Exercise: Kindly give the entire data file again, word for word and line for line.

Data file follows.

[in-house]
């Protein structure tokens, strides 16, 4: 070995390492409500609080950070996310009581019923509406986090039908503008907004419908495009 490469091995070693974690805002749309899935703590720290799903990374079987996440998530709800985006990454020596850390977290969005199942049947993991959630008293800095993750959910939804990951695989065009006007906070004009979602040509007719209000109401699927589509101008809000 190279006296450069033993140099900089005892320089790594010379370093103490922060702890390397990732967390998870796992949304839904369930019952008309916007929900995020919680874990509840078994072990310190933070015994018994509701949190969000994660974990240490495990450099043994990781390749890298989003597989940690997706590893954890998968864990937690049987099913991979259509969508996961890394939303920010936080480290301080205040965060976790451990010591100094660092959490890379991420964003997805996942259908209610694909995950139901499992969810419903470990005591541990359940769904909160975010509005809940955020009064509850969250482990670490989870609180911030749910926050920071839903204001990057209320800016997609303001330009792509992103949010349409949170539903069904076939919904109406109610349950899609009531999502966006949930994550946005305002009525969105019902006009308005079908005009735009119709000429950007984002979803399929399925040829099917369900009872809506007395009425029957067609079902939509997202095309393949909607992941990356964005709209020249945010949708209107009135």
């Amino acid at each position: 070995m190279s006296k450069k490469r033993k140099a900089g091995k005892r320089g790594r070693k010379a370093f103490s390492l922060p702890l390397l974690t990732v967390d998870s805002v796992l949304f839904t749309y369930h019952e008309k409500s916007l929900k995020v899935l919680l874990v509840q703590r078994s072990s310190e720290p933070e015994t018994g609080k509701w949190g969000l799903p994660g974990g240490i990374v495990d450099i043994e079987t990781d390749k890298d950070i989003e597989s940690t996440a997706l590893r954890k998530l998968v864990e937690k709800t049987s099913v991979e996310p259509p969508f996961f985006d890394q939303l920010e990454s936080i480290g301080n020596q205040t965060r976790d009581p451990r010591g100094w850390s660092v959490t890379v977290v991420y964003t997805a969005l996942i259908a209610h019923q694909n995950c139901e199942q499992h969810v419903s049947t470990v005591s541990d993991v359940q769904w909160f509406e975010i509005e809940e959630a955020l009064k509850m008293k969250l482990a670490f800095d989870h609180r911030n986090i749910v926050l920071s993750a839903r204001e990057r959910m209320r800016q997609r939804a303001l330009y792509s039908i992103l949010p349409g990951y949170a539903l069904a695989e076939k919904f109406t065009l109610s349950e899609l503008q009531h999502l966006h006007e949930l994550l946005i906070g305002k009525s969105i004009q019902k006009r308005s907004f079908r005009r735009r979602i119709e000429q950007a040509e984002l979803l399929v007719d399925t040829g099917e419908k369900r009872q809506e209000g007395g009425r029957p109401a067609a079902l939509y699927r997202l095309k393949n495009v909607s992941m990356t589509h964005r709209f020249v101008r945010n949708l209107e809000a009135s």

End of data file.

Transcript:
[in-house]
């Protein structure tokens, strides 16, 4: 070995390492409500609080950070996310009581019923509406986090039908503008907004419908495009 490469091995070693974690805002749309899935703590720290799903990374079987996440998530709800985006990454020596850390977290969005199942049947993991959630008293800095993750959910939804990951695989065009006007906070004009979602040509007719209000109401699927589509101008809000 190279006296450069033993140099900089005892320089790594010379370093103490922060702890390397990732967390998870796992949304839904369930019952008309916007929900995020919680874990509840078994072990310190933070015994018994509701949190969000994660974990240490495990450099043994990781390749890298989003597989940690997706590893954890998968864990937690049987099913991979259509969508996961890394939303920010936080480290301080205040965060976790451990010591100094660092959490890379991420964003997805996942259908209610694909995950139901499992969810419903470990005591541990359940769904909160975010509005809940955020009064509850969250482990670490989870609180911030749910926050920071839903204001990057209320800016997609303001330009792509992103949010349409949170539903069904076939919904109406109610349950899609009531999502966006949930994550946005305002009525969105019902006009308005079908005009735009119709000429950007984002979803399929399925040829099917369900009872809506007395009425029957067609079902939509997202095309393949909607992941990356964005709209020249945010949708209107009135």
């Amino acid at each position: 070995m190279s006296k450069k490469r033993k140099a900089g091995k005892r320089g790594r070693k010379a370093f103490s390492l922060p702890l390397l974690t990732v967390d998870s805002v796992l949304f839904t749309y369930h019952e008309k409500s916007l929900k995020v899935l919680l874990v509840q703590r078994s072990s310190e720290p933070e015994t018994g609080k509701w949190g969000l799903p994660g974990g240490i990374v495990d450099i043994e079987t990781d390749k890298d950070i989003e597989s940690t996440a997706l590893r954890k998530l998968v864990e937690k709800t049987s099913v991979e996310p259509p969508f996961f985006d890394q939303l920010e990454s936080i480290g301080n020596q205040t965060r976790d009581p451990r010591g100094w850390s660092v959490t890379v977290v991420y964003t997805a969005l996942i259908a209610h019923q694909n995950c139901e199942q499992h969810v419903s049947t470990v005591s541990d993991v359940q769904w909160f509406e975010i509005e809940e959630a955020l009064k509850m008293k969250l482990a670490f800095d989870h609180r911030n986090i749910v926050l920071s993750a839903r204001e990057r959910m209320r800016q997609r939804a303001l330009y792509s039908i992103l949010p349409g990951y949170a539903l069904a695989e076939k919904f109406t065009l109610s349950e899609l503008q009531h999502l966006h006007e949930l994550l946005i906070g305002k009525s969105i004009q019902k006009r308005s907004f079908r005009r735009r979602i119709e000429q950007a040509e984002l979803l399929v007719d399925t040829g099917e419908k369900r009872q809506e209000g007395g009425r029957p109401a067609a079902l939509y699927r997202l095309k393949n495009v909607s992941m990356t589509h964005r709209f020249v101008r945010n949708l209107e809000a009135s």